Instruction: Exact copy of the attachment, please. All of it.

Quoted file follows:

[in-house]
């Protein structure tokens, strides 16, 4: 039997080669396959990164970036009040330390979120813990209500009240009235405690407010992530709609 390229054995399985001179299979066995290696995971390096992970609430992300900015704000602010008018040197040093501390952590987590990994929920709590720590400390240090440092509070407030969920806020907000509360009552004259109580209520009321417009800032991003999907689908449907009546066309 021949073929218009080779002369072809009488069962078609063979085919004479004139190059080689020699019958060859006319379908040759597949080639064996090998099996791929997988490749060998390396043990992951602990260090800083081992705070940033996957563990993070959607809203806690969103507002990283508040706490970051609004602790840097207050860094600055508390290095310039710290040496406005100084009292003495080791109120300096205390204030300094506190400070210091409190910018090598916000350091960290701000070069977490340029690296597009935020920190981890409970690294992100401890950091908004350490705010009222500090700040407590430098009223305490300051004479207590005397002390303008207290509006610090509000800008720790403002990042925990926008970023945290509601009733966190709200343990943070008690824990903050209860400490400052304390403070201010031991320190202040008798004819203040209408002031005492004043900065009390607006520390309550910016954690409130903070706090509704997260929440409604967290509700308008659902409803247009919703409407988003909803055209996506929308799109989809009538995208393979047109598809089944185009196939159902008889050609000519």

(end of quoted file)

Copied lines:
[in-house]
């Protein structure tokens, strides 16, 4: 039997080669396959990164970036009040330390979120813990209500009240009235405690407010992530709609 390229054995399985001179299979066995290696995971390096992970609430992300900015704000602010008018040197040093501390952590987590990994929920709590720590400390240090440092509070407030969920806020907000509360009552004259109580209520009321417009800032991003999907689908449907009546066309 021949073929218009080779002369072809009488069962078609063979085919004479004139190059080689020699019958060859006319379908040759597949080639064996090998099996791929997988490749060998390396043990992951602990260090800083081992705070940033996957563990993070959607809203806690969103507002990283508040706490970051609004602790840097207050860094600055508390290095310039710290040496406005100084009292003495080791109120300096205390204030300094506190400070210091409190910018090598916000350091960290701000070069977490340029690296597009935020920190981890409970690294992100401890950091908004350490705010009222500090700040407590430098009223305490300051004479207590005397002390303008207290509006610090509000800008720790403002990042925990926008970023945290509601009733966190709200343990943070008690824990903050209860400490400052304390403070201010031991320190202040008798004819203040209408002031005492004043900065009390607006520390309550910016954690409130903070706090509704997260929440409604967290509700308008659902409803247009919703409407988003909803055209996506929308799109989809009538995208393979047109598809089944185009196939159902008889050609000519």